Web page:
is an American television series that ran from 1984 until 1987. The program centers on a high-tech military helicopter, code named Airwolf, and its crew as they undertake various missions, many involving espionage, with a Cold War
Cold War
theme. The show was created by Donald P. Bellisario
Donald P. Bellisario
and was produced over four seasons. The first three seasons main cast consisted of Jan-Michael Vincent, Ernest Borgnine, Alex Cord, and from the second season onwards Jean Bruce Scott was added as a regular
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Television Series
A television show is a series of related productions intended for broadcast on over-the-air, cable television or Internet television, other than a commercial, trailer or any other segment of content not serving as attraction for viewership. More rarely, it may be a single production, also called a television program (British English: programme). A limited number of episodes of a television show may be called a miniseries or a serial or limited series. A television series is without a fixed length and are usually divided into seasons (U.S. and Canada) or series (UK), yearly or semiannual sets of new episodes. While there is no defined length, U.S. industry practice has traditionally favored longer television seasons than those of other countries. A one-time broadcast may be called a "special" or particularly in the UK a "special episode"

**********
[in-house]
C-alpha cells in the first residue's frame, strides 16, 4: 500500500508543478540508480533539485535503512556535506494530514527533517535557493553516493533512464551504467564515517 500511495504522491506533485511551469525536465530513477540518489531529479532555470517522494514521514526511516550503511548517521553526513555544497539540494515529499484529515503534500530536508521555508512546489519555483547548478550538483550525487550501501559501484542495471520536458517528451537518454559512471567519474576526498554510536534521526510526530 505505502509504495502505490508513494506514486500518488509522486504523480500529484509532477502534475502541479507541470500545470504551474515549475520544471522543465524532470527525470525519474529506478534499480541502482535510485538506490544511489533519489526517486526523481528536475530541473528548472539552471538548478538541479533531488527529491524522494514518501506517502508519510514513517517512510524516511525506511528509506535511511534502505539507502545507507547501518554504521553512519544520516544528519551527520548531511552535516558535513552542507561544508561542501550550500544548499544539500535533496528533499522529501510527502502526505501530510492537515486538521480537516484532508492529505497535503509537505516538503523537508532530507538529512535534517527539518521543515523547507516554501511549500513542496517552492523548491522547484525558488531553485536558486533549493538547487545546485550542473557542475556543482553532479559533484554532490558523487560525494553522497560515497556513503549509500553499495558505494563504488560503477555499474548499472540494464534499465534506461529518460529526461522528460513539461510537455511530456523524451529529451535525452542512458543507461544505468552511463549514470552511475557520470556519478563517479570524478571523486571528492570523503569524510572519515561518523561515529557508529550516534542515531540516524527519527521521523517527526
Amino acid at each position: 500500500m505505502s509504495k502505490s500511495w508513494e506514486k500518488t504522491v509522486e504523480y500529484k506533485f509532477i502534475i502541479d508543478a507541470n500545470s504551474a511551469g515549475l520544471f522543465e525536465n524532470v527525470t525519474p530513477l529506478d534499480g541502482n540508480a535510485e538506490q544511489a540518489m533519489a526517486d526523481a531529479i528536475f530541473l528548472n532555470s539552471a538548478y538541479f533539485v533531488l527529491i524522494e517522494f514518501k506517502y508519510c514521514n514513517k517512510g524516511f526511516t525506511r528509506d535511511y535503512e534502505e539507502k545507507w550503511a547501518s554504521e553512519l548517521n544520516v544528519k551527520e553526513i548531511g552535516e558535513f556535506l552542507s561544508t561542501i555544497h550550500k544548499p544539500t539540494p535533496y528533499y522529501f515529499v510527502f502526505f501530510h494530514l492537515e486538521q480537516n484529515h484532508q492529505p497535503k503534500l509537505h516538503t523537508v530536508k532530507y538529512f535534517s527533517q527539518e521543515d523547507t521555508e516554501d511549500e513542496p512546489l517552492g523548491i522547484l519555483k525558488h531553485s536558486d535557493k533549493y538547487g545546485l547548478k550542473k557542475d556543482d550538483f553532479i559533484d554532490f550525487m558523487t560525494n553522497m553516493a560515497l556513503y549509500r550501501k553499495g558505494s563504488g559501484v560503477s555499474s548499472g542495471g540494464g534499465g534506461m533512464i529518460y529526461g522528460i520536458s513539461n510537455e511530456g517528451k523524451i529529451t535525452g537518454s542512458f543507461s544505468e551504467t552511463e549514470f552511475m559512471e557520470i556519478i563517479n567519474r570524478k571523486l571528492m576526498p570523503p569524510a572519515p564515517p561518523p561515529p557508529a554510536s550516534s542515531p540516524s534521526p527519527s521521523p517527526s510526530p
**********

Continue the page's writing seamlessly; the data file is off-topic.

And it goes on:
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Computer